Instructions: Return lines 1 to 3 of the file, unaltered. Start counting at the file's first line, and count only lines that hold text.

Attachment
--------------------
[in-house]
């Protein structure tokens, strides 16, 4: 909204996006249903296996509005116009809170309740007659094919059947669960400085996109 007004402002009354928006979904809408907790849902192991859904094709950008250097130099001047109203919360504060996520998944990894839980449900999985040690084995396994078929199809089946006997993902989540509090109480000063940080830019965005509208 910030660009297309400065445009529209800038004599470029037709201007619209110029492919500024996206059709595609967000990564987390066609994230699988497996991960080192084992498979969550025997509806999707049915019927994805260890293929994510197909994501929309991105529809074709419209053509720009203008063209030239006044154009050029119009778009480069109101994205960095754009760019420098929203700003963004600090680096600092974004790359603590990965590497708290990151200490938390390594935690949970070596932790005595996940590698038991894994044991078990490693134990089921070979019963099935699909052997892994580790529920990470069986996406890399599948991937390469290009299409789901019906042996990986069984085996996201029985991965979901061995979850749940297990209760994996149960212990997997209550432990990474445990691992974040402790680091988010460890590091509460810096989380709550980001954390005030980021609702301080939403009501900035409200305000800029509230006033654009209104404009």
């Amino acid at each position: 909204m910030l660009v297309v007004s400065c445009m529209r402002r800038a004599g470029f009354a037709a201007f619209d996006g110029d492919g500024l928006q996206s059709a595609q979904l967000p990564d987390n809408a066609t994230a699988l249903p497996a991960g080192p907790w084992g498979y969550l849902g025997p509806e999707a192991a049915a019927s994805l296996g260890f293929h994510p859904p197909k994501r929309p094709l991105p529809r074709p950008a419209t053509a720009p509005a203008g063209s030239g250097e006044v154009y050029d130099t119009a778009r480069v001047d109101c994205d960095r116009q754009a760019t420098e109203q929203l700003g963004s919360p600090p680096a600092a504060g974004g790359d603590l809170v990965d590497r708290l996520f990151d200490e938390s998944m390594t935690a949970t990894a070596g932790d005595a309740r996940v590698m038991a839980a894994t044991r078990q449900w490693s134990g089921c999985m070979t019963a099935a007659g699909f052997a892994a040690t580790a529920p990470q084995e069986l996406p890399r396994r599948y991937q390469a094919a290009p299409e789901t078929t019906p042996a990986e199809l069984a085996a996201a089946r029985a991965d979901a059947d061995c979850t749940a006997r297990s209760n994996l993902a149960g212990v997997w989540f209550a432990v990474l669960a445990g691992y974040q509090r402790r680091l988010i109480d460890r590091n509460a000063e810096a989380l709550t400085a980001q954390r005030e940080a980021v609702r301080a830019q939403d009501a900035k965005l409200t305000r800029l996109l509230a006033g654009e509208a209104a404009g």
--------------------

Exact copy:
[in-house]
């Protein structure tokens, strides 16, 4: 909204996006249903296996509005116009809170309740007659094919059947669960400085996109 007004402002009354928006979904809408907790849902192991859904094709950008250097130099001047109203919360504060996520998944990894839980449900999985040690084995396994078929199809089946006997993902989540509090109480000063940080830019965005509208 910030660009297309400065445009529209800038004599470029037709201007619209110029492919500024996206059709595609967000990564987390066609994230699988497996991960080192084992498979969550025997509806999707049915019927994805260890293929994510197909994501929309991105529809074709419209053509720009203008063209030239006044154009050029119009778009480069109101994205960095754009760019420098929203700003963004600090680096600092974004790359603590990965590497708290990151200490938390390594935690949970070596932790005595996940590698038991894994044991078990490693134990089921070979019963099935699909052997892994580790529920990470069986996406890399599948991937390469290009299409789901019906042996990986069984085996996201029985991965979901061995979850749940297990209760994996149960212990997997209550432990990474445990691992974040402790680091988010460890590091509460810096989380709550980001954390005030980021609702301080939403009501900035409200305000800029509230006033654009209104404009």
């Amino acid at each position: 909204m910030l660009v297309v007004s400065c445009m529209r402002r800038a004599g470029f009354a037709a201007f619209d996006g110029d492919g500024l928006q996206s059709a595609q979904l967000p990564d987390n809408a066609t994230a699988l249903p497996a991960g080192p907790w084992g498979y969550l849902g025997p509806e999707a192991a049915a019927s994805l296996g260890f293929h994510p859904p197909k994501r929309p094709l991105p529809r074709p950008a419209t053509a720009p509005a203008g063209s030239g250097e006044v154009y050029d130099t119009a778009r480069v001047d109101c994205d960095r116009q754009a760019t420098e109203q929203l700003g963004s919360p600090p680096a600092a504060g974004g790359d603590l809170v990965d590497r708290l996520f990151d200490e938390s998944m390594t935690a949970t990894a070596g932790d005595a309740r996940v590698m038991a839980a894994t044991r078990q449900w490693s134990g089921c999985m070979t019963a099935a007659g699909f052997a892994a040690t580790a529920p990470q084995e069986l996406p890399r396994r599948y991937q390469a094919a290009p299409e789901t078929t019906p042996a990986e199809l069984a085996a996201a089946r029985a991965d979901a059947d061995c979850t749940a006997r297990s209760n994996l993902a149960g212990v997997w989540f209550a432990v990474l669960a445990g691992y974040q509090r402790r680091l988010i109480d460890r590091n509460a000063e810096a989380l709550t400085a980001q954390r005030e940080a980021v609702r301080a830019q939403d009501a900035k965005l409200t305000r800029l996109l509230a006033g654009e509208a209104a404009g």